God chooses political leaders God grants the right to rule to the nobility 4

By voluntary act, people left the “state of nature” & chose to form society to live by rule of law People gave up absolute freedom in exchange for protection provided by the State (government) Based on the principle of government by consent of the people Basis for democratic government Natural Rights of Life, Liberty, Property Right to Revolt if government seriously abuses its power Hobbes, Locke, Rousseau ( ) 5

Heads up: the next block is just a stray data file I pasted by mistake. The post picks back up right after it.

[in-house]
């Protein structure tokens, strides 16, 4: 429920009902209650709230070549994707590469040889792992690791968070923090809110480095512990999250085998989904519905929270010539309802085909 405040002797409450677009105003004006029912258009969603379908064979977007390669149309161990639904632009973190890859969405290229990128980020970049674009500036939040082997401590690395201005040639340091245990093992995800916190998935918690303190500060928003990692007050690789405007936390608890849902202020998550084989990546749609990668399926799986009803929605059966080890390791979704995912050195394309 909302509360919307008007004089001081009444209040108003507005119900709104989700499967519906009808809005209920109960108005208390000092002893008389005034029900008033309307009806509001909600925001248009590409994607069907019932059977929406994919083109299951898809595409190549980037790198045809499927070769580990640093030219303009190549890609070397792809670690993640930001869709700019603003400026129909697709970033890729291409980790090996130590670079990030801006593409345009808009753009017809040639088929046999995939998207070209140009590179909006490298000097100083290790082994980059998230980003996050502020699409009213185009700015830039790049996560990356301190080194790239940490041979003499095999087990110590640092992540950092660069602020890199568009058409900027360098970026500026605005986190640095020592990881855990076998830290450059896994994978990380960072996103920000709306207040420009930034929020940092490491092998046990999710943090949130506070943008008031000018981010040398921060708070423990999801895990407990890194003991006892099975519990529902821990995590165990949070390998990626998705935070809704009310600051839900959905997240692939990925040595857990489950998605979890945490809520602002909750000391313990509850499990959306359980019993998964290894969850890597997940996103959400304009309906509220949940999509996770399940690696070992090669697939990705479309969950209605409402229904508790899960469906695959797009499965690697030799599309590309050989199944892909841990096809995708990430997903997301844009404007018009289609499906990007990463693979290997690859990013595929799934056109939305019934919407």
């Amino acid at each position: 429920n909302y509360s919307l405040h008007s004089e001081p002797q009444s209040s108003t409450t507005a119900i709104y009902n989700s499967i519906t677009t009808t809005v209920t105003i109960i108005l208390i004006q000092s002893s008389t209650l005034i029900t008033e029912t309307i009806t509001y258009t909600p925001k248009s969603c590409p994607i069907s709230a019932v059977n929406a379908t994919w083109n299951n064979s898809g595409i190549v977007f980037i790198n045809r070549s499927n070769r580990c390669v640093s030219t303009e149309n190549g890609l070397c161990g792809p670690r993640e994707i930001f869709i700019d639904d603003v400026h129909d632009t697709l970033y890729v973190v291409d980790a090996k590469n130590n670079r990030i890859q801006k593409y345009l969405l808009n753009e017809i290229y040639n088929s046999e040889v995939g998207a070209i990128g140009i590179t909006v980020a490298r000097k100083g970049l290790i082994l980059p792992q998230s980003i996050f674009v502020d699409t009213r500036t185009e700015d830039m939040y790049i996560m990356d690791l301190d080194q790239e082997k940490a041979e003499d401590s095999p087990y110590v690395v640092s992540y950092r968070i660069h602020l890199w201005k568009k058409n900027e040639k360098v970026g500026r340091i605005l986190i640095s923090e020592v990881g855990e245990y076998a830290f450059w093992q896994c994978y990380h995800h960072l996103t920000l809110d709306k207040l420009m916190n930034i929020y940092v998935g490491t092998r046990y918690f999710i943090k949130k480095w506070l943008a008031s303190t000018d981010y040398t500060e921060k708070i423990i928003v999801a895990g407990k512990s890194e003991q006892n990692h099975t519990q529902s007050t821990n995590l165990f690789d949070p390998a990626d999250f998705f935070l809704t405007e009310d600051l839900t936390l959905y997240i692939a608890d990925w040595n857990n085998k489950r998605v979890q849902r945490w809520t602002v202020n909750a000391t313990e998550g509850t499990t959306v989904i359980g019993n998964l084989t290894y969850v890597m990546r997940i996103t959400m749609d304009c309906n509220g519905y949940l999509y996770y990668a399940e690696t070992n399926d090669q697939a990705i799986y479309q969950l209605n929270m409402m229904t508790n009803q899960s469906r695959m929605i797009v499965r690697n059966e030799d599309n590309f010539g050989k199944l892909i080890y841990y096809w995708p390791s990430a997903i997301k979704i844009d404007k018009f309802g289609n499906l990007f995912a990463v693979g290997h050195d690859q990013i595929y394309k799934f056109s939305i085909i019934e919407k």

9 Hobbes – (Ordered Gov’t / Absolute rule by one)